The sanitizing requirements of the food, beverage, and pharmaceutical industries make facility sterilization by dry steam a good fit. Dry steam is used safely around control panels, conveyors, directly on walls, within ducts, etc. – all places where grease and residue can accumulate and harbor bacteria. Heat exchanges coils, filters, etc. are routinely cleaned using dry steam. Any facility that packages fresh fish, poultry, meats, cut produce, and similar items must be especially vigilant in its sanitation regime. The use of dry steam allows surfaces that contact food to be sanitized without chemical residue. Production machinery and equipment can be sanitized during worker breaks without shutting down production. Beverage makers use dry steam to clean bottling machines, conveyors, wooden barrels, etc. Refrigerated storage facilities may be cleaned without removing food products. Motors, wiring, and other electrical equipment may be degreased and sanitized without fear of harming the equipment.
Beyond those industries, others are finding applications for dry steam cleaning. Hotels, spas, and gyms are starting to use the process to kill bedbugs and other insects in carpets and bedding and to sanitize surfaces that come in frequent contact with their guests. Airlines and passenger trains and buses are increasingly using dry steam for the sanitation of their passenger compartments. Auto detailers are using the technology to clean and sanitize automotive interiors. Medical labs and dental offices are beginning to find the technology useful as well. Even homeowners are using consumer-based versions of dry steam machines to rid their houses of fleas and other pests without resorting to chemical treatments.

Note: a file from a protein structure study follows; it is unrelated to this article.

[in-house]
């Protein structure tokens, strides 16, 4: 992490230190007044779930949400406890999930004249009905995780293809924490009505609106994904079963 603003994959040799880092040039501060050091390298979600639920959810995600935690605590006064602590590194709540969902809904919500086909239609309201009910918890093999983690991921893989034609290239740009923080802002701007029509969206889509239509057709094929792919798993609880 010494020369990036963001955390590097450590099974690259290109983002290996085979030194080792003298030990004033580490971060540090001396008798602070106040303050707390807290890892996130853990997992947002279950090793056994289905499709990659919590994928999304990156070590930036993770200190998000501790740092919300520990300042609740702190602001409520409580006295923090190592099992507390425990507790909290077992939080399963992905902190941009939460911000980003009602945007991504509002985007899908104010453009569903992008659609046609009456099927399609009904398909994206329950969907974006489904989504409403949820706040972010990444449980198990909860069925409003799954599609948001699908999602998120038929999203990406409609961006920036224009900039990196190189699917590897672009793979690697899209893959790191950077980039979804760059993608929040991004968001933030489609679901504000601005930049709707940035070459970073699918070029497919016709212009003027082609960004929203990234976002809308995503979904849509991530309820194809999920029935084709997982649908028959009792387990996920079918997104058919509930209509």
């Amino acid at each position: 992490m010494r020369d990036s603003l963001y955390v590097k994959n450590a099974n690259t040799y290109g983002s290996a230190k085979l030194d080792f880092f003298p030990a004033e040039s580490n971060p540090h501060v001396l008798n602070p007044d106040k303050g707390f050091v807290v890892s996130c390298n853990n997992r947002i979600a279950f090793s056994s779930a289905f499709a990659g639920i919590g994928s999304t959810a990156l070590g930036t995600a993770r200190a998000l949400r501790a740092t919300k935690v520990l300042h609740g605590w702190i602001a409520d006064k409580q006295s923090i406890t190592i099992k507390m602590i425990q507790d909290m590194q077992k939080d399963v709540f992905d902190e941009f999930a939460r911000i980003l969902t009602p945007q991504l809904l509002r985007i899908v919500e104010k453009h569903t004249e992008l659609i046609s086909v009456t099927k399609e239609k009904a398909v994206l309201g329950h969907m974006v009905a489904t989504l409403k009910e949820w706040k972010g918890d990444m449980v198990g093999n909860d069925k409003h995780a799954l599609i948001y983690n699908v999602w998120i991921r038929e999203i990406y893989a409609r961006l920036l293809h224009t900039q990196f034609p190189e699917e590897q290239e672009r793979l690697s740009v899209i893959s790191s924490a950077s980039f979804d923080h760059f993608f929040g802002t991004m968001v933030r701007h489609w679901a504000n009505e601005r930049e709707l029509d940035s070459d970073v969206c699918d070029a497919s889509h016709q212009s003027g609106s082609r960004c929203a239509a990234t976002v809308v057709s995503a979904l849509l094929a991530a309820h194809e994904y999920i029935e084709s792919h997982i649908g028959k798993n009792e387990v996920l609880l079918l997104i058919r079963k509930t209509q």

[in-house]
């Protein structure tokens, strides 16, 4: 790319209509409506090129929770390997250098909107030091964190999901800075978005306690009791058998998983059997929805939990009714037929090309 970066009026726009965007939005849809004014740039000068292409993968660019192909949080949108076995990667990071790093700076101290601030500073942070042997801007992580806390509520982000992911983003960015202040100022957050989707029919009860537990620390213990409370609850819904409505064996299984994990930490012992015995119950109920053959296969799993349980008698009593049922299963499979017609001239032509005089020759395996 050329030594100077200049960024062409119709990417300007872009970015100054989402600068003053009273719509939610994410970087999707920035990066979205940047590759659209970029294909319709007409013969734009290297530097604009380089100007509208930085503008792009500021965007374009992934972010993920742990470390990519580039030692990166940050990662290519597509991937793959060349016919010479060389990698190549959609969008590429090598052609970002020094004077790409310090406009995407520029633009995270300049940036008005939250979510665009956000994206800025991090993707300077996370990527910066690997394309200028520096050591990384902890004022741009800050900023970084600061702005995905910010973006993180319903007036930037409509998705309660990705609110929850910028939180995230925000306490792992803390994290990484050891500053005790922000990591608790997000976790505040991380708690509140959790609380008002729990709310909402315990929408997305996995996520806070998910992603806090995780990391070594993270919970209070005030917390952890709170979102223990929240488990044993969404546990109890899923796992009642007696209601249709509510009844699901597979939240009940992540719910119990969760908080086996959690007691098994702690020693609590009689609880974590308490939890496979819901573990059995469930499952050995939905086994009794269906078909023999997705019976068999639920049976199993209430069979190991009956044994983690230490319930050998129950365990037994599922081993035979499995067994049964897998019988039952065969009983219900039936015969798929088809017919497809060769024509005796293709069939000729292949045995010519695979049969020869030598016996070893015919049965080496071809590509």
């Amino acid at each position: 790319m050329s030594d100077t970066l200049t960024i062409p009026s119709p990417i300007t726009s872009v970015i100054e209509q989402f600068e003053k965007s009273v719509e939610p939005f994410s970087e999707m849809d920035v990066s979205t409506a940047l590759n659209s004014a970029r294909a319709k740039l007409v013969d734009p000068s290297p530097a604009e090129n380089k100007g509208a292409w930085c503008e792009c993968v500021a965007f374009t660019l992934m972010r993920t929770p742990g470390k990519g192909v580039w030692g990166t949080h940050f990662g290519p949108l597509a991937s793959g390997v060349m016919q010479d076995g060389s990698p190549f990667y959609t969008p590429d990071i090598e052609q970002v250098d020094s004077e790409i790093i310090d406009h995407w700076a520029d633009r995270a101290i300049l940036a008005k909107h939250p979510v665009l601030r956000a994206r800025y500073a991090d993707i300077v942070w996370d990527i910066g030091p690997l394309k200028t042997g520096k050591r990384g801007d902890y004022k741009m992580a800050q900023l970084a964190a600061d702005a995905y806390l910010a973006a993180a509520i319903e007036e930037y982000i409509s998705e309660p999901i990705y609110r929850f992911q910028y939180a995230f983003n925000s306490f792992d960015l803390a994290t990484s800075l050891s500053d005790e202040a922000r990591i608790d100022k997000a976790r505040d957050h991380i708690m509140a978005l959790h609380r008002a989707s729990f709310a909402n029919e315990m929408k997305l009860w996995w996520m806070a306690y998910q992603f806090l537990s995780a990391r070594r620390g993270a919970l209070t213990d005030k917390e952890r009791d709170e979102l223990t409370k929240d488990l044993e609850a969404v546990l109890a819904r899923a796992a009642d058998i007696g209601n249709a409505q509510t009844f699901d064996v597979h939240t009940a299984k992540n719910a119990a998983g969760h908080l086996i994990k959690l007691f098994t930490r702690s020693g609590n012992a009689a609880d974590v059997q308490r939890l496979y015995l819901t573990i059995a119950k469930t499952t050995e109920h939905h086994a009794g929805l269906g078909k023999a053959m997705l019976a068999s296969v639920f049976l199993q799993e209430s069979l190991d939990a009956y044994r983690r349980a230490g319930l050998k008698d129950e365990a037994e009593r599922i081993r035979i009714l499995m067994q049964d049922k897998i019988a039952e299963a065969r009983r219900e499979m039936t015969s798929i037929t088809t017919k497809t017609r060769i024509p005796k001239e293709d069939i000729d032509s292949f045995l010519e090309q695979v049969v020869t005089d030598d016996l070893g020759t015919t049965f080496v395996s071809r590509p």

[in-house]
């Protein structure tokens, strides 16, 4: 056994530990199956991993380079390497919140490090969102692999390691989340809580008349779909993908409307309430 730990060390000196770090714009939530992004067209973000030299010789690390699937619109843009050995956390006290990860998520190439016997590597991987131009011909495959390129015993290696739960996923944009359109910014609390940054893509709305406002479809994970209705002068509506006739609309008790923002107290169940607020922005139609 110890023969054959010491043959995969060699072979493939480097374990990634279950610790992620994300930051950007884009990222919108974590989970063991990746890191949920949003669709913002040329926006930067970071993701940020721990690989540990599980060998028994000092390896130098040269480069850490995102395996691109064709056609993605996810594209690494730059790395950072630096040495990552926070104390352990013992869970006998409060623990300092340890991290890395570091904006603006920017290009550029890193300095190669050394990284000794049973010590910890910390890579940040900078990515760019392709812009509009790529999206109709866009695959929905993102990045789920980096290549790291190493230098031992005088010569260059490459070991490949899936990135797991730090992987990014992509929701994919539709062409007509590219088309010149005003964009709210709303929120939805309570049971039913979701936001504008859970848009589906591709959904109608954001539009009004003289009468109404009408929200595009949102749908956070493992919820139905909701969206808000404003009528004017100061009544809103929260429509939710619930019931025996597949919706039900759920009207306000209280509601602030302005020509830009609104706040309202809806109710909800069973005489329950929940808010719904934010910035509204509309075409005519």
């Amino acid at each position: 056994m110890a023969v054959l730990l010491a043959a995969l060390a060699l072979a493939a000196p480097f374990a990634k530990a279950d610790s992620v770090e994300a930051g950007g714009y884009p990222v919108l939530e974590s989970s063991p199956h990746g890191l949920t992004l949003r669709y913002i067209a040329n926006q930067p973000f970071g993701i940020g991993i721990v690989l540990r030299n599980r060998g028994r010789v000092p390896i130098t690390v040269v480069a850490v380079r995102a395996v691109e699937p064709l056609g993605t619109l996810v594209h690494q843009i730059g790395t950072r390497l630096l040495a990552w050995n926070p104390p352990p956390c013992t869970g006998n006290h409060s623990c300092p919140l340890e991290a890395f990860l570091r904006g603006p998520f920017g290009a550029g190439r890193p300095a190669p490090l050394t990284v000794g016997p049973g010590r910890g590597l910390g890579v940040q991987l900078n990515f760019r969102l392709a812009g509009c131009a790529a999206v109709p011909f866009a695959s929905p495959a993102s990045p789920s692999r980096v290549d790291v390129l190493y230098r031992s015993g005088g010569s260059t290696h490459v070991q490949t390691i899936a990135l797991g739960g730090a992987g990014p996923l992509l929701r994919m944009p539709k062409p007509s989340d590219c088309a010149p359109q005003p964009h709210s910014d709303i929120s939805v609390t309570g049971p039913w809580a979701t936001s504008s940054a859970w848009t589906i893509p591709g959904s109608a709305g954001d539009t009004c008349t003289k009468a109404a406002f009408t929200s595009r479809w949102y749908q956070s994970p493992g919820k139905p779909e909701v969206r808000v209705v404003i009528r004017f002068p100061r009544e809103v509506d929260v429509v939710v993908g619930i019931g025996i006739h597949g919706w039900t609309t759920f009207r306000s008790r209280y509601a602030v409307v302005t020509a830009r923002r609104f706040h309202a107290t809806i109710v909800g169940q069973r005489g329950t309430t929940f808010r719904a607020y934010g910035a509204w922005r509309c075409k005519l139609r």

Although the dry steam is hot enough to kill microbes on contact, because of its low moisture content, the steam does not pose a burning hazard to operators. In many instances, no special protective gear such as gloves is required when operating the equipment.
Dry steam cleaning is not as fast as wet steam cleaning and for facilities with floor drains and washdown rated equipment wet steam may still be a preferred method. Wet steam has much higher water content and with that comes an increased flushing action. Likewise, heavy-duty removal of dirt and grease from agricultural machinery and the like is still best tackled by the application of wet steam, pressure washing, or a similar process –assuming it takes place outdoors or in a semi-enclosed environment. Dry ice blasting is another alternative for cleaning of bakery equipment, molds, etc.